Article Text

Download PDFPDF
What causes lacunar stroke?
  1. J M Wardlaw
  1. Correspondence to:
 Dr J M Wardlaw
 Division of Clinical Neurosciences, Western General Hospital, Crewe Rd, Edinburgh EH4 2XU UK;

Statistics from

Request Permissions

If you wish to reuse any or all of this article please use the link below which will take you to the Copyright Clearance Center’s RightsLink service. You will be able to get a quick price and instant permission to reuse the content in many different ways.

A quarter of all ischaemic strokes (a fifth of all strokes) are lacunar type.1 Lacunar infarcts are small infarcts (2–20 mm in diameter) in the deep cerebral white matter, basal ganglia, or pons, presumed to result from the occlusion of a single small perforating artery supplying the subcortical areas of the brain.2 Although a recognised stroke subtype for over 50 years, the cause of lacunar ischaemic stroke,2 and whether it is different to cortical ischaemic stroke, remains under debate.3,4 Furthermore, lacunar stroke is not benign; 30% of patients are left dependent,5 and scant long term data suggest that up to 25% of patients have a second stroke within 5 years.6 Therefore, the prevention and treatment of this common stroke subtype may be less than ideal.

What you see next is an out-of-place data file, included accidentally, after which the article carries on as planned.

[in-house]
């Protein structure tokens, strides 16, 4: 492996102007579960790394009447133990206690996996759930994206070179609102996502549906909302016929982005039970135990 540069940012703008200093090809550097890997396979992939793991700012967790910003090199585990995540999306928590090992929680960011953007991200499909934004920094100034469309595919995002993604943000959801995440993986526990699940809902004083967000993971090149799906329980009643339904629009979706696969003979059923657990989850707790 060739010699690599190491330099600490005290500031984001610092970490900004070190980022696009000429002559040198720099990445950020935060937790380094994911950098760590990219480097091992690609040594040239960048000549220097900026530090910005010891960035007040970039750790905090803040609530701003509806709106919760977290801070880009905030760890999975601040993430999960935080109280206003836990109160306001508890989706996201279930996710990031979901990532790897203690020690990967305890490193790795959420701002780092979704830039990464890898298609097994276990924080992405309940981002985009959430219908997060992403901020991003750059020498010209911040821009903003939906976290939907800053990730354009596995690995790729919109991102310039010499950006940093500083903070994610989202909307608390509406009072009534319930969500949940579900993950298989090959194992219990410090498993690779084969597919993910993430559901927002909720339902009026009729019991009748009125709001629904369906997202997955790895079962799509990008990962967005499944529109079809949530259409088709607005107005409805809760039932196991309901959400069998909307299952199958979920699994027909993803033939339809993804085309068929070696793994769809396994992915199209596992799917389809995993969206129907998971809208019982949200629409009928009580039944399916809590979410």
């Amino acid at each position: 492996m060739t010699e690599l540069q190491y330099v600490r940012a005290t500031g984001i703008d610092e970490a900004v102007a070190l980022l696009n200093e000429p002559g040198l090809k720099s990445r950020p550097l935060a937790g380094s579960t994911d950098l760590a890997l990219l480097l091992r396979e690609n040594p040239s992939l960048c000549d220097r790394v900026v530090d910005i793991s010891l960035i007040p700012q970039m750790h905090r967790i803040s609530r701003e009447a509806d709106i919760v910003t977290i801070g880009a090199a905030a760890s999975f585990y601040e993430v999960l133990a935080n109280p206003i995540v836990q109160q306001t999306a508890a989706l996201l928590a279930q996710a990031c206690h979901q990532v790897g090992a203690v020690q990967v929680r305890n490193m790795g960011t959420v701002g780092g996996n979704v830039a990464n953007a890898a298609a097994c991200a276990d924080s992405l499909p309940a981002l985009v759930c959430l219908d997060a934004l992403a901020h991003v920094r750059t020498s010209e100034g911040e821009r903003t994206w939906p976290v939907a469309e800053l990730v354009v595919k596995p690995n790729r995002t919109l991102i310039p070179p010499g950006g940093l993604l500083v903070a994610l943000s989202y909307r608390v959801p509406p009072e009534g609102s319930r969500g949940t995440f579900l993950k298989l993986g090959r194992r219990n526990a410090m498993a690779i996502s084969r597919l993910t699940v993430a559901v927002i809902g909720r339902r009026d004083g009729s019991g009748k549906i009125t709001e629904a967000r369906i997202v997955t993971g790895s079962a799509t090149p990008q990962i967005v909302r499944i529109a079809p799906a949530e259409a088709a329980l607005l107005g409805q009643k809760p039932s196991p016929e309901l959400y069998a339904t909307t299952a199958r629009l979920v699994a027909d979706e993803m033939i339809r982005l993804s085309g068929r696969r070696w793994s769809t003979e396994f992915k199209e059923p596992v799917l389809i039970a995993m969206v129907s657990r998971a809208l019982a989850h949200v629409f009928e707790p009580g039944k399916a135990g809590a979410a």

Several factors have hampered the study of lacunar stroke. Firstly, few patients die from lacunar stroke; if they do, death may occur long after the stroke, making autopsy material scant and difficult to interpret, and the small cerebral vessels require meticulous dissection. Studies of risk factors and causation have predominantly used a clinical diagnosis of stroke type, probably resulting in some misclassification. Although lacunar infarcts are associated with specific neurological syndromes, and most patients with a clinical lacunar syndrome have a small deep subcortical infarct on brain imaging (if visible), 10–20% actually have a recent small cortical infarct in a location that explains their stroke presentation.7 Similarly, 10–20% of patients with a clinical mild cortical stroke actually have a recent relevant lacunar infarct on imaging.7 Epidemiologically, these patients behave more like the lesion type on imaging than the clinical syndrome of the lesion they actually have.7 Many studies have used an inappropriate control group; age matched normal controls can only indicate whether or not a …

View Full Text


  • Competing interests: none declared